A method of analysis of 3-indolylacetic acid (IAA) and abscisic acid (ABA), allowing the simultaneous extraction of both regulators from plant material, has been developed. The method involves extraction with methanol, isolation of the acid fraction, diazomethane methylation, separation of the hormones through reverse-phase preparative high-performance liquid chromatography, and quantification of both compounds by gas-liquid chromatography. The recovery percentage at each step was monitored with radioactive compounds added at the beginning of the process. The final recovery was 70% for IAA and 96% for ABA. The method was applied to the analysis of the IAA and ABA content of stems of hazel (Corylus avellana L.).
The microscopical identification of fruits from Gevuina avellana Molina (author's transl):Z Lebensm Unters Forsch. 1978 Jun 28;166(5):304-6. German.Hohmann B.
The fruits of Gevuina avellana Molina, which in Chile are eaten like hazel-nuts, were subjected to microscopic examination. There are several anatomical characteristics, useful for differentiation. The anatomy of these nuts was then compared with that of hazel-nuts (Corylus avellana L.) is added.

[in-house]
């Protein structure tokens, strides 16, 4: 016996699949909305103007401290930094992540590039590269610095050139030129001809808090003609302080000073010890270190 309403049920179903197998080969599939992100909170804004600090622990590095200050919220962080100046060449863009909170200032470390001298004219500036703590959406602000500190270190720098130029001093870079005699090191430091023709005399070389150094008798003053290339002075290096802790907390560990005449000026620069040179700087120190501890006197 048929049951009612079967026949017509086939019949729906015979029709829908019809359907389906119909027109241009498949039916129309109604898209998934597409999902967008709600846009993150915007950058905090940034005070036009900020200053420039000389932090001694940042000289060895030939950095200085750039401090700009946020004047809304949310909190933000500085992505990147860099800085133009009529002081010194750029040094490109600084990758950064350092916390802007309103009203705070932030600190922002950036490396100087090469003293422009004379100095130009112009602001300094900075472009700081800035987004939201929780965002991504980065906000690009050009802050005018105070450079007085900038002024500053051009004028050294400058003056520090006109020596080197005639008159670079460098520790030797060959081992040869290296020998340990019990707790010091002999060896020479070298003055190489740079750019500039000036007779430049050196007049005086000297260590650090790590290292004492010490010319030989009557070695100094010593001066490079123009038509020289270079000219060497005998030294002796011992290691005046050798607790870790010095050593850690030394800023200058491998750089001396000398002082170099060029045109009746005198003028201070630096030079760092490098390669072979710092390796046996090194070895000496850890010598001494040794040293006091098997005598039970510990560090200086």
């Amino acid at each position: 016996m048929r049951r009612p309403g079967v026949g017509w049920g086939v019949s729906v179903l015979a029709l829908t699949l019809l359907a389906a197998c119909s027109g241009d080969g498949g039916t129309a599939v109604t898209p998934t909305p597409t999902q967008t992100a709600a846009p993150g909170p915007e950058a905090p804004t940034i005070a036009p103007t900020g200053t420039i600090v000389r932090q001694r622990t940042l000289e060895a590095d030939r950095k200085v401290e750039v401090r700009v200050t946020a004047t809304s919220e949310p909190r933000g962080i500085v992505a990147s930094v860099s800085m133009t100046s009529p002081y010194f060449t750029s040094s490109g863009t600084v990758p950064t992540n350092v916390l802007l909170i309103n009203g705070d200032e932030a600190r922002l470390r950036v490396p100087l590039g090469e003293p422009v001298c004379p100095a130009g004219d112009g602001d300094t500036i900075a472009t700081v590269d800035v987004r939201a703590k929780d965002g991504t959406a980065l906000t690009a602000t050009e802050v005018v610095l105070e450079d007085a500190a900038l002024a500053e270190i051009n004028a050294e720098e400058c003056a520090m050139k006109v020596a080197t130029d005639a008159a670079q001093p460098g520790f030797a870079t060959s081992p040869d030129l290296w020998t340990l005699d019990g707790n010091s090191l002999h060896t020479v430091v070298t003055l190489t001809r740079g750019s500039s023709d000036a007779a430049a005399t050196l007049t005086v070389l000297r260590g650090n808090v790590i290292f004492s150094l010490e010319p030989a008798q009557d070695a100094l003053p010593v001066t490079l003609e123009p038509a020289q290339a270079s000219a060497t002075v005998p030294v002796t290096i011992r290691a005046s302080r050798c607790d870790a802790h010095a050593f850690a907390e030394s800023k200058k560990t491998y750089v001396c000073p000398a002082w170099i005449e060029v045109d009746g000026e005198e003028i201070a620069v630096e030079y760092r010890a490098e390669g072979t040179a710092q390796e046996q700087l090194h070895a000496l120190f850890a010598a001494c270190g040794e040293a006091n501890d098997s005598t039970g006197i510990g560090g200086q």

Orderly arrangement of ribosomes in the embryogenic callus tissue of Corylus avellana L:J Cell Biol. 1976 Jun;69(3):686-92.Vujici? R, Radojevi? LJ, Neskovi? M.
Cultured callus tissue of hazel (Corylus avellana L.), which has the potency of somatic embryogenesis, was used for the study of cell ultrastructure in the course of callus growth and embryoid formation. The meristematic cells of this tissue exhibit a specific organization of rough endoplasmic reticulum (RER), stacked into extensive parallel sheets. The membranes of the aggregated RER are associated with orderly arrays of bound ribosomes. The high regularity of the alignment of the attached ribosomes seems to be influenced by the distance between the two neighbouring membranes in the RER aggregate. The RER aggregates with orderly attached ribosomes are more frequently found in callus cells and in early embryogenesis than in the advanced stages of embryo development.
- 1.Hazelnut or Fibert:Corylus avellana L.